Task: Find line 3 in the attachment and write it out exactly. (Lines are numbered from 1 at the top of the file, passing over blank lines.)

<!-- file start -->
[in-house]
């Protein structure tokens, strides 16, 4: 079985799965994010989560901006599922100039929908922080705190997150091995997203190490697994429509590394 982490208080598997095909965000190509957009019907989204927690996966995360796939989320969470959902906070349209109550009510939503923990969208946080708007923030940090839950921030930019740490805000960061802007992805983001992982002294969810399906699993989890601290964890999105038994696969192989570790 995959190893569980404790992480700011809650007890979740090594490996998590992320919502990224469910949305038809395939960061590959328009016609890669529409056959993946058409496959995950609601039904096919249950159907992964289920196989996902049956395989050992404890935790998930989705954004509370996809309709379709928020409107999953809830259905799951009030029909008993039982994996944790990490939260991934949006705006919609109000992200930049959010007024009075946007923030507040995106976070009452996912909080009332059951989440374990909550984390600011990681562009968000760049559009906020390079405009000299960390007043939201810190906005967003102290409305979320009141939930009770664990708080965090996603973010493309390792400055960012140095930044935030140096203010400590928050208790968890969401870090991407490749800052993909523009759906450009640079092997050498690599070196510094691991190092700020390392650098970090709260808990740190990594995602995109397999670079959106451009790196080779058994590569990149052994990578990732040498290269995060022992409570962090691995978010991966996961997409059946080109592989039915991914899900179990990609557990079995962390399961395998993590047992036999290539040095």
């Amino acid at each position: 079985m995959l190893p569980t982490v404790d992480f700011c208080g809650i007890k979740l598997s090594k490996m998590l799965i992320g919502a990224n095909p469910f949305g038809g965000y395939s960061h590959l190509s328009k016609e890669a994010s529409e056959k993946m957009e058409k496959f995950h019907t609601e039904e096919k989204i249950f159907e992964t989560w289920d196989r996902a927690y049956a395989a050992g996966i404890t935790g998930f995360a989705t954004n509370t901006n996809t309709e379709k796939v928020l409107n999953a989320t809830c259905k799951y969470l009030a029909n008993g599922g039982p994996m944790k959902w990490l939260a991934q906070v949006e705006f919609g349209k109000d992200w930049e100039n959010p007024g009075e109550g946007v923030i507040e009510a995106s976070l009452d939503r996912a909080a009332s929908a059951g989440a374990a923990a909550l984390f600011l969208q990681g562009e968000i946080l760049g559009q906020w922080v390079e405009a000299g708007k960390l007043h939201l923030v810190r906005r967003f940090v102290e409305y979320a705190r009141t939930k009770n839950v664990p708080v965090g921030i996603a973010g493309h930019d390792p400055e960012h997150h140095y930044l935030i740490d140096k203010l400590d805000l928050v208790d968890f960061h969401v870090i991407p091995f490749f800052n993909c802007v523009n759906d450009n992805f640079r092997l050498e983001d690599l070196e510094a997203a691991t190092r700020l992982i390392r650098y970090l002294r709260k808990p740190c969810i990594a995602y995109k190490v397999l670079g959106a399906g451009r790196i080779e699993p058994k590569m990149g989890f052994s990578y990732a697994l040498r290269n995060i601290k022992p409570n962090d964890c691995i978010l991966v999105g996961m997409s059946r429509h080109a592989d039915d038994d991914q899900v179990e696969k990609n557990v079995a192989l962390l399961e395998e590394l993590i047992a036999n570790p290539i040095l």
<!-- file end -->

């Amino acid at each position: 079985m995959l190893p569980t982490v404790d992480f700011c208080g809650i007890k979740l598997s090594k490996m998590l799965i992320g919502a990224n095909p469910f949305g038809g965000y395939s960061h590959l190509s328009k016609e890669a994010s529409e056959k993946m957009e058409k496959f995950h019907t609601e039904e096919k989204i249950f159907e992964t989560w289920d196989r996902a927690y049956a395989a050992g996966i404890t935790g998930f995360a989705t954004n509370t901006n996809t309709e379709k796939v928020l409107n999953a989320t809830c259905k799951y969470l009030a029909n008993g599922g039982p994996m944790k959902w990490l939260a991934q906070v949006e705006f919609g349209k109000d992200w930049e100039n959010p007024g009075e109550g946007v923030i507040e009510a995106s976070l009452d939503r996912a909080a009332s929908a059951g989440a374990a923990a909550l984390f600011l969208q990681g562009e968000i946080l760049g559009q906020w922080v390079e405009a000299g708007k960390l007043h939201l923030v810190r906005r967003f940090v102290e409305y979320a705190r009141t939930k009770n839950v664990p708080v965090g921030i996603a973010g493309h930019d390792p400055e960012h997150h140095y930044l935030i740490d140096k203010l400590d805000l928050v208790d968890f960061h969401v870090i991407p091995f490749f800052n993909c802007v523009n759906d450009n992805f640079r092997l050498e983001d690599l070196e510094a997203a691991t190092r700020l992982i390392r650098y970090l002294r709260k808990p740190c969810i990594a995602y995109k190490v397999l670079g959106a399906g451009r790196i080779e699993p058994k590569m990149g989890f052994s990578y990732a697994l040498r290269n995060i601290k022992p409570n962090d964890c691995i978010l991966v999105g996961m997409s059946r429509h080109a592989d039915d038994d991914q899900v179990e696969k990609n557990v079995a192989l962390l399961e395998e590394l993590i047992a036999n570790p290539i040095l």